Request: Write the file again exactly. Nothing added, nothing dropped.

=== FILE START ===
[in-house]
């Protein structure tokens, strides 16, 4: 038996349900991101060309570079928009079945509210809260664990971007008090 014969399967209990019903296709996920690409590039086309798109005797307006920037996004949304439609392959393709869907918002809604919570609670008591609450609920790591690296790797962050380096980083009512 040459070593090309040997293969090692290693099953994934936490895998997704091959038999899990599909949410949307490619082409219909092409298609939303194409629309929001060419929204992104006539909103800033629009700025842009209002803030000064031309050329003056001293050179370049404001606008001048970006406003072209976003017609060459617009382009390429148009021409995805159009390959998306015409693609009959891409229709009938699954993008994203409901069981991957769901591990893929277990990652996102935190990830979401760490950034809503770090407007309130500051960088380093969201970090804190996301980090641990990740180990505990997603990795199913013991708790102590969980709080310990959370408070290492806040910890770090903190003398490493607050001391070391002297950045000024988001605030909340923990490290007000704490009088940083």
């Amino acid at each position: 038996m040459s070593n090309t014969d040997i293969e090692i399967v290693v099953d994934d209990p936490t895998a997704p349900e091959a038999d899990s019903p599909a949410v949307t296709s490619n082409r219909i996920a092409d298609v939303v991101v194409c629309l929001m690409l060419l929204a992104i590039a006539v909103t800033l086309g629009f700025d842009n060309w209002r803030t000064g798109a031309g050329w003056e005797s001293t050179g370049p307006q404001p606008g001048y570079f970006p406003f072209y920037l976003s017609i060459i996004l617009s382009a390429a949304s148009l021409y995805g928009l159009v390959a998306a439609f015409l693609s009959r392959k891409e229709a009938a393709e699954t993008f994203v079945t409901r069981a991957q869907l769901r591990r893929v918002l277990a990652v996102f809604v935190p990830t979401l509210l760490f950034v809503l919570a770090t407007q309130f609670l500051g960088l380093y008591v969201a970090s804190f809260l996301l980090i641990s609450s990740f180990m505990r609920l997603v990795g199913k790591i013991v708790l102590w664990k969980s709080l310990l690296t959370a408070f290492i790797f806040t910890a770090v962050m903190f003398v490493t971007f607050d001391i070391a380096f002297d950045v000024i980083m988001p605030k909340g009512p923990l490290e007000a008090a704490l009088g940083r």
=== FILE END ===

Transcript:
[in-house]
């Protein structure tokens, strides 16, 4: 038996349900991101060309570079928009079945509210809260664990971007008090 014969399967209990019903296709996920690409590039086309798109005797307006920037996004949304439609392959393709869907918002809604919570609670008591609450609920790591690296790797962050380096980083009512 040459070593090309040997293969090692290693099953994934936490895998997704091959038999899990599909949410949307490619082409219909092409298609939303194409629309929001060419929204992104006539909103800033629009700025842009209002803030000064031309050329003056001293050179370049404001606008001048970006406003072209976003017609060459617009382009390429148009021409995805159009390959998306015409693609009959891409229709009938699954993008994203409901069981991957769901591990893929277990990652996102935190990830979401760490950034809503770090407007309130500051960088380093969201970090804190996301980090641990990740180990505990997603990795199913013991708790102590969980709080310990959370408070290492806040910890770090903190003398490493607050001391070391002297950045000024988001605030909340923990490290007000704490009088940083």
């Amino acid at each position: 038996m040459s070593n090309t014969d040997i293969e090692i399967v290693v099953d994934d209990p936490t895998a997704p349900e091959a038999d899990s019903p599909a949410v949307t296709s490619n082409r219909i996920a092409d298609v939303v991101v194409c629309l929001m690409l060419l929204a992104i590039a006539v909103t800033l086309g629009f700025d842009n060309w209002r803030t000064g798109a031309g050329w003056e005797s001293t050179g370049p307006q404001p606008g001048y570079f970006p406003f072209y920037l976003s017609i060459i996004l617009s382009a390429a949304s148009l021409y995805g928009l159009v390959a998306a439609f015409l693609s009959r392959k891409e229709a009938a393709e699954t993008f994203v079945t409901r069981a991957q869907l769901r591990r893929v918002l277990a990652v996102f809604v935190p990830t979401l509210l760490f950034v809503l919570a770090t407007q309130f609670l500051g960088l380093y008591v969201a970090s804190f809260l996301l980090i641990s609450s990740f180990m505990r609920l997603v990795g199913k790591i013991v708790l102590w664990k969980s709080l310990l690296t959370a408070f290492i790797f806040t910890a770090v962050m903190f003398v490493t971007f607050d001391i070391a380096f002297d950045v000024i980083m988001p605030k909340g009512p923990l490290e007000a008090a704490l009088g940083r």